1. What inspires you the most about working in the FinTech space?

My background is in finance and financial markets. I started at the Chicago Board of Trade with a deep interest in the futures and commodities markets. I was there at the dawn of electronic trading, which helped me realize that technology could be a driver of growth and innovation. Even decades later, I continue to be inspired by further technological acceleration.


2. During your tenure with Barchart, how have you see the company impact the FinTech space?

Namely, it would be in the growth of cloud computing. When I started at Barchart, our solutions were hosted in a traditional data center. But, as cloud-based infrastructure has evolved, we were one of the first to migrate to the cloud. We saw the value in solutions like Amazon Web Services immediately; it allowed us the ability to operate, build and maintain a much more sophisticated and advanced infrastructure that was not possible 10 years ago – all at a much lower cost.

Additionally, the business has become much more about providing open API access to market data to individuals and businesses versus providing pre-configured widgets and displays that are framed into third party websites and software. Barchart now empowers a more independent user. On the software side, we’ve moved to 100% web-based applications that have outperformed predecessors, such as Java and Active X.


3. Given that the financial services industry is changing constantly and growing so rapidly, what innovation challenges have you encountered along the way and what have you done to overcome them?

Given that the financial services industry is changing constantly and growing so rapidly, what innovation challenges have you encountered along the way and what have you done to overcome them?


4. How do you view the FinTech innovation landscape? What do you think we can expect from the industry in the short term and in the long term?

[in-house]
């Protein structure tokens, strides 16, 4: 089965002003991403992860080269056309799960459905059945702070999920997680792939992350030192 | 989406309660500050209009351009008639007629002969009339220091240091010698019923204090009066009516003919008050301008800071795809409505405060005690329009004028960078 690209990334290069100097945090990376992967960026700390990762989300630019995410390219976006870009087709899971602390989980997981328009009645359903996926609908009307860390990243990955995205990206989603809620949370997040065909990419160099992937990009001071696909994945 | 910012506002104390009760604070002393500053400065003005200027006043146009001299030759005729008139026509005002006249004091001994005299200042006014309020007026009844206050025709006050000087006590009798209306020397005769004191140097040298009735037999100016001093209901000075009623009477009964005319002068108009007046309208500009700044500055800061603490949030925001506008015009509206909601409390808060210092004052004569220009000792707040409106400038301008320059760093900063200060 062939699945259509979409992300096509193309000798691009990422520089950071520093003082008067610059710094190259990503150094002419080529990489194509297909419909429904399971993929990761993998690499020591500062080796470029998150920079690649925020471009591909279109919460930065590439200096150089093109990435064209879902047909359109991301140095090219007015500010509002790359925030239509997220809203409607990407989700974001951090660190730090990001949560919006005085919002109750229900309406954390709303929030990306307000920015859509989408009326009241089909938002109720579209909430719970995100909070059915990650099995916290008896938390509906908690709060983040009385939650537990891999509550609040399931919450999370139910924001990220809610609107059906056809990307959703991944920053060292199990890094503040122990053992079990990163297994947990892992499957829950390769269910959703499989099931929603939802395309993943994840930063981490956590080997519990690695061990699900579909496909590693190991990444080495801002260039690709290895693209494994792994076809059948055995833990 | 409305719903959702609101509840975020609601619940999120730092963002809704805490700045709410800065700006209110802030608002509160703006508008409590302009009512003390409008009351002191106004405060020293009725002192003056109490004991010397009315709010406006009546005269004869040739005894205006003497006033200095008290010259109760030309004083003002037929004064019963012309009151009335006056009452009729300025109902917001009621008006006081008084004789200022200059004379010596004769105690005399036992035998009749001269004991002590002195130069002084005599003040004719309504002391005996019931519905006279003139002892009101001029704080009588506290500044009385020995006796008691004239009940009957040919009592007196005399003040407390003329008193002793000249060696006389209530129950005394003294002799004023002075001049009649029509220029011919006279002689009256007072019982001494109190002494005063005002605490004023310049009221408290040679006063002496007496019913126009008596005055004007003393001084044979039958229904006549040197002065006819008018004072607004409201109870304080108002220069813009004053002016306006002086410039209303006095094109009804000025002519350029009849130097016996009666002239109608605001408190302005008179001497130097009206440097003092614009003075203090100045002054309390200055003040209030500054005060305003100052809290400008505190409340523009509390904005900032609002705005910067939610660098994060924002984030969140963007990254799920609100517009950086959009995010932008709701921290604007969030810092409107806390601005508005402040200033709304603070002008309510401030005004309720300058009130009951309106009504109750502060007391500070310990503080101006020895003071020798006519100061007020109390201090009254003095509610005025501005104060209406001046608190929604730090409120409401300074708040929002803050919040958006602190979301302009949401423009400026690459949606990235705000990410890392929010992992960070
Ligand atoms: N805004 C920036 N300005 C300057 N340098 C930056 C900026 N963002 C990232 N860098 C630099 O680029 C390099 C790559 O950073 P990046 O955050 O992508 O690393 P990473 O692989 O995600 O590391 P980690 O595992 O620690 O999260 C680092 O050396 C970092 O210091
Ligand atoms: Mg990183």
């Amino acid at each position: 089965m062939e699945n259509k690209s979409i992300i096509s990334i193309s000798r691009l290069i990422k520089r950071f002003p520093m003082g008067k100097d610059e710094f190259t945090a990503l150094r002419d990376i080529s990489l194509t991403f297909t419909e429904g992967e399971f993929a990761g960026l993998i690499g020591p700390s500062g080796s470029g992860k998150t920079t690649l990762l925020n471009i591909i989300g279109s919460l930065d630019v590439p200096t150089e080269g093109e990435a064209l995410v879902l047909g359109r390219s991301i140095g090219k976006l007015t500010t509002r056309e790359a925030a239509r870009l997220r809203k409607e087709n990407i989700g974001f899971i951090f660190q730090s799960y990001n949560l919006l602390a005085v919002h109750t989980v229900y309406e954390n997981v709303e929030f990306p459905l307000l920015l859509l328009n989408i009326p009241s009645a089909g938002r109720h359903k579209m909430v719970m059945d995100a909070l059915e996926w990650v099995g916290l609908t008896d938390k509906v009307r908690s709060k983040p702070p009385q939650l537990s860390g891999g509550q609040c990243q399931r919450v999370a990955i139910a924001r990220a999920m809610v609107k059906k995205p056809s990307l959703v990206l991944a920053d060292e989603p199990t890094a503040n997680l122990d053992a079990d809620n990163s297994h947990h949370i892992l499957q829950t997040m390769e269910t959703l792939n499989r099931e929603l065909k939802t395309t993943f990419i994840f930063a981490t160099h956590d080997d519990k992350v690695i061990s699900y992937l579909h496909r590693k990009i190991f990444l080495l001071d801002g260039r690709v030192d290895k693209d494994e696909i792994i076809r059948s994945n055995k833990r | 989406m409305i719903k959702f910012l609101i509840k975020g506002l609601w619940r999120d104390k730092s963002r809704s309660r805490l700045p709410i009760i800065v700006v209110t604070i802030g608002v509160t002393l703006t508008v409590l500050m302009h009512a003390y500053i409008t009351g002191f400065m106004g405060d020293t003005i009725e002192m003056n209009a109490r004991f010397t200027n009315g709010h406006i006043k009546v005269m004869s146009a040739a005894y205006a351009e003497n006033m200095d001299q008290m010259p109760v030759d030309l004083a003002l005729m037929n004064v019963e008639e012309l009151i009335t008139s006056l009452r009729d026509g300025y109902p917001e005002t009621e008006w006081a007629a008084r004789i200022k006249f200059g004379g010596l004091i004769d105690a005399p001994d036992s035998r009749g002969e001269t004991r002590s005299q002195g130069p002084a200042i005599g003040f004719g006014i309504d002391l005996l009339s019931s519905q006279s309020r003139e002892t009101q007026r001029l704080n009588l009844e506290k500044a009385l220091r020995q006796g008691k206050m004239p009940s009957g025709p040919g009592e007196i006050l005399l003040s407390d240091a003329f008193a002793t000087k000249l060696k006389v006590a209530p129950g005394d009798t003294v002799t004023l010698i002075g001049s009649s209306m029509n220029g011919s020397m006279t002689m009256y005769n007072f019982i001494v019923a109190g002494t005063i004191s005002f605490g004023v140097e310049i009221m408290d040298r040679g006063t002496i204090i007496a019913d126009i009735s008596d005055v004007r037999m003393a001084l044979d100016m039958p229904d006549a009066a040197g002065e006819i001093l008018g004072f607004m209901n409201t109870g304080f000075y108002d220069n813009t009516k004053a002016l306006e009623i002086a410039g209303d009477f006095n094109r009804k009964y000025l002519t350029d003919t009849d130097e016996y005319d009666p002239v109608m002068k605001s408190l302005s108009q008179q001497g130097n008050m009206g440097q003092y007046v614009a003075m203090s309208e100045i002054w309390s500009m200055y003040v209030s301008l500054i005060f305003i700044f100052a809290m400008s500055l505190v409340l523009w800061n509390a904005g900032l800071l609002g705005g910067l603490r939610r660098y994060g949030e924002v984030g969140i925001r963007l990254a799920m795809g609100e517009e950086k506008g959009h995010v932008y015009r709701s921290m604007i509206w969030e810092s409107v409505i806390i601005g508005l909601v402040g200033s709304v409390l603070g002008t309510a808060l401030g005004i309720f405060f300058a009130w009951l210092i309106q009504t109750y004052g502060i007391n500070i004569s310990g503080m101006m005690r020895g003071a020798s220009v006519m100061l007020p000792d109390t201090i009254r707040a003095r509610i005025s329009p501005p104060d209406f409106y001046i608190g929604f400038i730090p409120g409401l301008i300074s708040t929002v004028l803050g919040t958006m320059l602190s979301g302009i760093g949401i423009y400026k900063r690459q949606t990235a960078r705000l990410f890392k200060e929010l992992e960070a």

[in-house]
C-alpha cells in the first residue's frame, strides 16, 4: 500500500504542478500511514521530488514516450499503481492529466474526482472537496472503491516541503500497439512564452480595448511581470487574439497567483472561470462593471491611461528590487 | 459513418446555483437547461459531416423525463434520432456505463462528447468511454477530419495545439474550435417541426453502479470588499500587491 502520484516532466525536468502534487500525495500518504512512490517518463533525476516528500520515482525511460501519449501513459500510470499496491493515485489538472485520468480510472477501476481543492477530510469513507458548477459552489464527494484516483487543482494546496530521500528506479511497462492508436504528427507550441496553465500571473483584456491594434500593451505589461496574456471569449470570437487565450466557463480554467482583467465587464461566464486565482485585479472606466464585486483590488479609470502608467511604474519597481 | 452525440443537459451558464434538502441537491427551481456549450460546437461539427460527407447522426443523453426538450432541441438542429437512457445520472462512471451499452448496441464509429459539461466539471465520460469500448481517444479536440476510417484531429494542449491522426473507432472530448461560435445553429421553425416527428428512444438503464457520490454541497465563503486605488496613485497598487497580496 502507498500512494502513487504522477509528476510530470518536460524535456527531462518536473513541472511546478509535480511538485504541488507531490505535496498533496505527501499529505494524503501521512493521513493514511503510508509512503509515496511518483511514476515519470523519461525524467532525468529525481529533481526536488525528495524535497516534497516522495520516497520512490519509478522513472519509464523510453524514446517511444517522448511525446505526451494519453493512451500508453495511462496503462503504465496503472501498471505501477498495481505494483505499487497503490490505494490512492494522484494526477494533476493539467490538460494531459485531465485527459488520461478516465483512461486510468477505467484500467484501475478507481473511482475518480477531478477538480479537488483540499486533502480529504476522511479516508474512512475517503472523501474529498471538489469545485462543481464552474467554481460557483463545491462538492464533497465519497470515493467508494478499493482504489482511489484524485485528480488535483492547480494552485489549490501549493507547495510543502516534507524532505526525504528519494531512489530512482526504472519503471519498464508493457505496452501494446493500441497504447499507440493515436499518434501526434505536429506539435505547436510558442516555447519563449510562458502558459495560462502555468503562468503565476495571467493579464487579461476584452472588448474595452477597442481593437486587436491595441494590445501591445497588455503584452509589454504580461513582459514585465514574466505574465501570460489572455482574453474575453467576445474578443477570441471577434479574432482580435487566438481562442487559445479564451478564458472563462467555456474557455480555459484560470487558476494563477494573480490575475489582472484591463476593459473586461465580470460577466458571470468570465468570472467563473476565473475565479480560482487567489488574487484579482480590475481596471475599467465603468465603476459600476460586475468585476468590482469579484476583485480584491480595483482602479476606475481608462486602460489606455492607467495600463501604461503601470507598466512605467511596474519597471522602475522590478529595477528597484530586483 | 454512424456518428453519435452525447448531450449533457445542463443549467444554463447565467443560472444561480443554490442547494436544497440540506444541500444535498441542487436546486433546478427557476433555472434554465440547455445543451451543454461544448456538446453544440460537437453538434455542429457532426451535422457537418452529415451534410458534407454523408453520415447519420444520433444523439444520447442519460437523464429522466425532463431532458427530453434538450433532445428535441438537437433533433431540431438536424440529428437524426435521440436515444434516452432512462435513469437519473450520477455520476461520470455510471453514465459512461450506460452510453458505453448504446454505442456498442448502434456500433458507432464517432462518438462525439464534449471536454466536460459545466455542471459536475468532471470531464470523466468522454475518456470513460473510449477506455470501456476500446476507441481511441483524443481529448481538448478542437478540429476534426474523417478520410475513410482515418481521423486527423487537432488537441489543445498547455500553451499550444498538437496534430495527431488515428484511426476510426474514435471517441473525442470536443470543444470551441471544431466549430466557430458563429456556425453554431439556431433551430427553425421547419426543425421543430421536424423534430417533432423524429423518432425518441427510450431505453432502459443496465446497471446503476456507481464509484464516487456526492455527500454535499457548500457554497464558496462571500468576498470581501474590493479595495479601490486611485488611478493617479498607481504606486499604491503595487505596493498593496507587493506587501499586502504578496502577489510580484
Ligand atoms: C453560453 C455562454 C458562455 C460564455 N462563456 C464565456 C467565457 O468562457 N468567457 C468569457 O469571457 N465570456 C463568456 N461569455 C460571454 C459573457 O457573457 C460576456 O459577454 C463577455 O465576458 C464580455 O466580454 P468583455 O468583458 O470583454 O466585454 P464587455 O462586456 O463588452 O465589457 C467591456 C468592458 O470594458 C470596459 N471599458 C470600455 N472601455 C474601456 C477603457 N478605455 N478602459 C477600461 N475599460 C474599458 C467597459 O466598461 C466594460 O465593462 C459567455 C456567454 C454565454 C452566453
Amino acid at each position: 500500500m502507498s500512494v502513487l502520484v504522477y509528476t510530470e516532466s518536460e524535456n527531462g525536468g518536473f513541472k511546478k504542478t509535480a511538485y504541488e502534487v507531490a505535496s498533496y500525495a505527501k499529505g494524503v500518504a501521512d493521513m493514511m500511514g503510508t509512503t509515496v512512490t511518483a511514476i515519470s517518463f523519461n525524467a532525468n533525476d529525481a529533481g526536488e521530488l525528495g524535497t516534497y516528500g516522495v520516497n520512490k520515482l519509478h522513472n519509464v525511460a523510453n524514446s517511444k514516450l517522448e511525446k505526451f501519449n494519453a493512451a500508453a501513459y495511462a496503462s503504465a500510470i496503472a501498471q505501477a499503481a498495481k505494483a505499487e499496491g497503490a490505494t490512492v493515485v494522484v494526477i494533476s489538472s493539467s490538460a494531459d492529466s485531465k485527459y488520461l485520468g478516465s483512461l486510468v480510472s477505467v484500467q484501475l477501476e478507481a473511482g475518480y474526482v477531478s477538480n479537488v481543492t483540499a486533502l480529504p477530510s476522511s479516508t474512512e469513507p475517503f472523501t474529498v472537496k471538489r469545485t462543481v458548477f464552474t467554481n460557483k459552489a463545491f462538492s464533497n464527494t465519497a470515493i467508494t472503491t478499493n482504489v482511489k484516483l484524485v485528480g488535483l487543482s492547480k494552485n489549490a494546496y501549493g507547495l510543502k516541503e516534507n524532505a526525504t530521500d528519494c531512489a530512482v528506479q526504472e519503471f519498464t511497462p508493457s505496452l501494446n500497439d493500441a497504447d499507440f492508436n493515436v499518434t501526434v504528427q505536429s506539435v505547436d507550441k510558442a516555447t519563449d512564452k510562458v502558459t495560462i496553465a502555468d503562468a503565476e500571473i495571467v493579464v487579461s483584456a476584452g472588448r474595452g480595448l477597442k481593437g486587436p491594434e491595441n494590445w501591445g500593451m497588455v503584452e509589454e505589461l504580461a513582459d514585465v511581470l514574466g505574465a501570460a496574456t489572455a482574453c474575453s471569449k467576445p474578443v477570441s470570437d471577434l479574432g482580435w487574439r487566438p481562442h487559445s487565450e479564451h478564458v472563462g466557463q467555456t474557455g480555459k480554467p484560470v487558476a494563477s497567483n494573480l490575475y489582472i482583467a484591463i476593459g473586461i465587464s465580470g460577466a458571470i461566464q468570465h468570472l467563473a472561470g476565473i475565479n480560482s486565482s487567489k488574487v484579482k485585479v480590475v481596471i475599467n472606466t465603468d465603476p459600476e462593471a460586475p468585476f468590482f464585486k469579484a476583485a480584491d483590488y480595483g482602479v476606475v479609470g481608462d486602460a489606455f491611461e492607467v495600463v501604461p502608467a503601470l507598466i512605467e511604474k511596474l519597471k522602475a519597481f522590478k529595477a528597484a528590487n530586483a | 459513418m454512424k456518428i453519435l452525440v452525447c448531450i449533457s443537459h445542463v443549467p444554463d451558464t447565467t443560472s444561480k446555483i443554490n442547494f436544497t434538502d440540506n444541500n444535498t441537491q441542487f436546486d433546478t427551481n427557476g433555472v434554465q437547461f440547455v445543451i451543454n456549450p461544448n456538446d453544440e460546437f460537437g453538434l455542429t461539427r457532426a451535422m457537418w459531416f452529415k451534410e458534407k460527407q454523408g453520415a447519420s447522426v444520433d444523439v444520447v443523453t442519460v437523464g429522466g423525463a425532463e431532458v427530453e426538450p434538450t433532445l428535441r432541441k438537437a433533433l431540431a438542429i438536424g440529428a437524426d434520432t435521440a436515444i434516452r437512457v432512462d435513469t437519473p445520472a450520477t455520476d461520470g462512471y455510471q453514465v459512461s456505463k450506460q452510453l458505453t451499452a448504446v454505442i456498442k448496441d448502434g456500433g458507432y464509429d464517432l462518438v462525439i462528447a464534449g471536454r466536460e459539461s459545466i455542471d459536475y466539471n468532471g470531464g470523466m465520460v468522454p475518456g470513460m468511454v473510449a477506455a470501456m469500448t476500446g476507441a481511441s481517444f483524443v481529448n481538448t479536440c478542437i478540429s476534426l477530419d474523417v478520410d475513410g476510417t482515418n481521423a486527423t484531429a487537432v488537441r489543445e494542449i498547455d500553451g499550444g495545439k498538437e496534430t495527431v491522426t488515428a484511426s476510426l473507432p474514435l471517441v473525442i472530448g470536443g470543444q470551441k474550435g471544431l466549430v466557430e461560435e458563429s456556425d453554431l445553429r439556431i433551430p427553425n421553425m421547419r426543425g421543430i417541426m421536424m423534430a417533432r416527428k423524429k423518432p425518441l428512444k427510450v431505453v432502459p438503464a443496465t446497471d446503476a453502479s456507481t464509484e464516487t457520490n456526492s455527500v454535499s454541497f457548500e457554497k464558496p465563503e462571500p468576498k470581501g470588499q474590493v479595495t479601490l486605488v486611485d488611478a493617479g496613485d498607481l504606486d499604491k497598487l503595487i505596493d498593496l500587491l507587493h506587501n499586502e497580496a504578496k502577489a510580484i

The FinTech landscape is very broad, with new payment methods and new currencies surfacing as some of the leading ideas in innovation. In the short term, we might expect to see a lot of focus on API development, connected services, and growth on web and mobile applications. In the long term, we might expect to see more development around financial instruments and currencies. Also there is potential for new tools like virtual reality to impact FinTech as well – the extent to which it will happen is yet to be seen.


5. If you could start your journey in FinTech all over again, would you take a different path? If so, what would you have done differently?

My background is primarily on the business side. If I could do it all over again, I would have gotten more involved in developing the technology side of the business. I recommend this to anyone. To fully grasp the future, you would need to understand the technology.


6. How do you personally filter for the next great FinTech idea? What “tests” must the idea meet?

I listen closely to customers and think critically about their gaps and pain points. I also keep an eye on other industries and consider how technologies that are taking hold could impact FinTech. The tests aren’t anything too complex: I look for traction and whether the idea is solving a need or a problem. There are really just two things. Be client focused. Be problem focused. Both are ingredients for everyday success.


7. The FinTech “boom” has contributed to a lot of disruption within the traditional banking space. How do you think banks will have to adjust going forward?

Banks will have to become more nimble. Historically banks have been threatened by FinTech startups because banks are typically slower to take risks and build things – partially a result of how regulated they are. Now, we are seeing banks start new divisions to focus on innovation and/or making smart acquisitions to try and keep up. While there is a lot of talk about FinTech companies threatening banks, it is worth noting that trust and security are two important factors in financial services, and banks still have a leg up.


8. For the startups that have been successful in the FinTech space, what are some of the things that you think they did right to put them on a success trajectory?

As the product is built, startups need to carefully consider how to get the right exposure through public relations, marketing or other grassroots efforts, which will help bring on new users and clients. Even a great idea doesn’t sell itself.

9. FinTech Quote to “There have been an ideal set of conditions that have come together to lead to this exponential growth in FinTech.”

“It takes a village to do technology”